Jen said...

I really enjoyed reading this post--I found your blog through a comment left on TinyFarmBlog.
I don't know of any projects exactly like you describe, but I am aware of the Alemany Farm in San Francisco. It is adjacent to a low-income housing development, and is maintained by residents of the development. I believe that the land was simply an abandoned field next to the freeway before it was turned into the farm, and now it's an important part of the community. Perhaps you could talk with them?

Anonymous said...

Good post.

On the issue of PVC I am torn -it happens to be the cheapest way to build a hoop house. Alternatives are very hard to find, but there are certainly real concerns with it. The best balanced article I have found is here:
though I am still up in the air.

All in all though, the important take away is to continue to strive to reduce our impact and create a better world. (re)Learning to save water in today's society will most likely prove critical, and as your post alludes to, there is alot of reusable PVC out there in the urban wasteland.

Your harvester is inspiring, regardless of materials.

Kelly said...

Jen, We're pleased to meet you and thanks for the link. We checked it out and it looks like a solid place to start. I'll try to call them next week and if they can offer any info I'll be sure to post about it.

Rob, The issues with PVC are new to me. Personally I like buying things once, taking care of them, and hoping they last forever. I have no patience with the capitalist routine of buying with the intent to later throw away.

However, between Patrick's post and the link you provided, I don't believe that we'll ever use PVC for potable water. You are very right though that it is an inexpensive material to use for very sturdy structures. In fact we have plans to make ribs for our row covers out of PVC this Spring. What I will do differently is look for used PVC before we buy new.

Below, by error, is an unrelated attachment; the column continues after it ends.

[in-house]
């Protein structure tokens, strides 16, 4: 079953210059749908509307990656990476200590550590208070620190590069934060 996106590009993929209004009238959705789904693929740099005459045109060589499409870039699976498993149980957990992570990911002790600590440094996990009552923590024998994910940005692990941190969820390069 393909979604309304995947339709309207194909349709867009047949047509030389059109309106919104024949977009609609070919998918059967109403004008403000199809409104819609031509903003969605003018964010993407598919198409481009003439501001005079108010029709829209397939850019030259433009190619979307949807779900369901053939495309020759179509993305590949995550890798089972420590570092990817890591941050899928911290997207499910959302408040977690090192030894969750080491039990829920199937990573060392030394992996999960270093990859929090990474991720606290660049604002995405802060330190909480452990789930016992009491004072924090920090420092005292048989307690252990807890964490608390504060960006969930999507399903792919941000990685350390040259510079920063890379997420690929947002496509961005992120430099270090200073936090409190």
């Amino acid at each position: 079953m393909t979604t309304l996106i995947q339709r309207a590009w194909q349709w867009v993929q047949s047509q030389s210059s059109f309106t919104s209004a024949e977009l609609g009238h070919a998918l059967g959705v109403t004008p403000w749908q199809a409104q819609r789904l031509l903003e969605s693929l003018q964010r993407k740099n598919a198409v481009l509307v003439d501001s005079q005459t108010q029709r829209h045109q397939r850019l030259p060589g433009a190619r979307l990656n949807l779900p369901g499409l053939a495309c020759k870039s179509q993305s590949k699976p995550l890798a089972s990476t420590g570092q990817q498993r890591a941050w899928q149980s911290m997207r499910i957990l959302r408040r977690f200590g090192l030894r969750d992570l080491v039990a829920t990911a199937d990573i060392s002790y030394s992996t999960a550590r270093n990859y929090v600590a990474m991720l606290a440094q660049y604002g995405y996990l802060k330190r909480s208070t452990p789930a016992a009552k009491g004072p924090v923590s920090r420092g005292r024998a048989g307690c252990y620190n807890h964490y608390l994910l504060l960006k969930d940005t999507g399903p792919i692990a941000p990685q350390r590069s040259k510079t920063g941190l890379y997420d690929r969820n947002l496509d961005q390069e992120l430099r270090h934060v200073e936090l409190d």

We're glad you like the harvester. It does have a few design flaws, but in all we are very proud of it. The difference in our harvest was undeniably better. We may add two new barrels to it for compost tea.

Thanks for the comment and the link. Take care of yourself and I'm sure we'll be chatting again soon.


Katie said...

Hi Kelly,

The idea of creative scavenging is very interesting. Chris and I are also looking into ways to reuse household items - but I like the way you put it.

I'm partial to FreeCycle or Craigslist.

Keep up the excellent work.

Katie at GardenPunks

Patrick said...

A lot of people around here also use PVC for row cover ribs. I'm going to try 'build a balls' this year (middle of the page):


Together with bamboo sticks (called canes in the British English on the page above), I plan to build cages for row covers and bird netting.

steven said...

On the infrequent train trips I take to New York I see a lot of beautiful old buildings that could be reused as housing.

I imagine some of the buildings have chemical/heavy metals issues and are probably too expensive to rehab for anything but pricey lofts, but there are plenty of good, empty buildings all over the Post-Industrial Northeast that should be re-purposed.

I've had first-hand experience living and working in buildings like this on the West Coast in the 80's. I've lived in a paint factory, a fish warehouse, an abandoned brewery and the top floor of an office building before settling into more conventional accommodations.